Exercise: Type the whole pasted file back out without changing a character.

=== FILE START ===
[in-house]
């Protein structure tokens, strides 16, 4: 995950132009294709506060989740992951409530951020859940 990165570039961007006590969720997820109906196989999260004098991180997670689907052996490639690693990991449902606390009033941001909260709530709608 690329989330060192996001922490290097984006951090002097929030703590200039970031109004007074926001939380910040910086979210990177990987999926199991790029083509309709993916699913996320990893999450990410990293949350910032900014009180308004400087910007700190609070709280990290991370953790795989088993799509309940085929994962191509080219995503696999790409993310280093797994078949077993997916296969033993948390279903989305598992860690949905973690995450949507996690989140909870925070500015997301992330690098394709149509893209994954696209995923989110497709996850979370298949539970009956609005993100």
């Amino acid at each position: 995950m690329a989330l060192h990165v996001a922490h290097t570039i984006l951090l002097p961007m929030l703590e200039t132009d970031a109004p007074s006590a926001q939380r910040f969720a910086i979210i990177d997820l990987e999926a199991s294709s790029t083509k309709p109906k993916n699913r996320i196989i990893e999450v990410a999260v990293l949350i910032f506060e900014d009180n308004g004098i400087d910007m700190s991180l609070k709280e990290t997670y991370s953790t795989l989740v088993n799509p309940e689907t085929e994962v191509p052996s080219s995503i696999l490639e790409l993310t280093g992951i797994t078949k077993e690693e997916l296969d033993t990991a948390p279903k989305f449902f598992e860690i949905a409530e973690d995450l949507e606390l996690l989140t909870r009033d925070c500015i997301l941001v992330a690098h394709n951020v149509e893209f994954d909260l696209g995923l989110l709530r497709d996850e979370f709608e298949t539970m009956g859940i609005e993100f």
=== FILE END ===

[in-house]
């Protein structure tokens, strides 16, 4: 995950132009294709506060989740992951409530951020859940 990165570039961007006590969720997820109906196989999260004098991180997670689907052996490639690693990991449902606390009033941001909260709530709608 690329989330060192996001922490290097984006951090002097929030703590200039970031109004007074926001939380910040910086979210990177990987999926199991790029083509309709993916699913996320990893999450990410990293949350910032900014009180308004400087910007700190609070709280990290991370953790795989088993799509309940085929994962191509080219995503696999790409993310280093797994078949077993997916296969033993948390279903989305598992860690949905973690995450949507996690989140909870925070500015997301992330690098394709149509893209994954696209995923989110497709996850979370298949539970009956609005993100």
């Amino acid at each position: 995950m690329a989330l060192h990165v996001a922490h290097t570039i984006l951090l002097p961007m929030l703590e200039t132009d970031a109004p007074s006590a926001q939380r910040f969720a910086i979210i990177d997820l990987e999926a199991s294709s790029t083509k309709p109906k993916n699913r996320i196989i990893e999450v990410a999260v990293l949350i910032f506060e900014d009180n308004g004098i400087d910007m700190s991180l609070k709280e990290t997670y991370s953790t795989l989740v088993n799509p309940e689907t085929e994962v191509p052996s080219s995503i696999l490639e790409l993310t280093g992951i797994t078949k077993e690693e997916l296969d033993t990991a948390p279903k989305f449902f598992e860690i949905a409530e973690d995450l949507e606390l996690l989140t909870r009033d925070c500015i997301l941001v992330a690098h394709n951020v149509e893209f994954d909260l696209g995923l989110l709530r497709d996850e979370f709608e298949t539970m009956g859940i609005e993100f």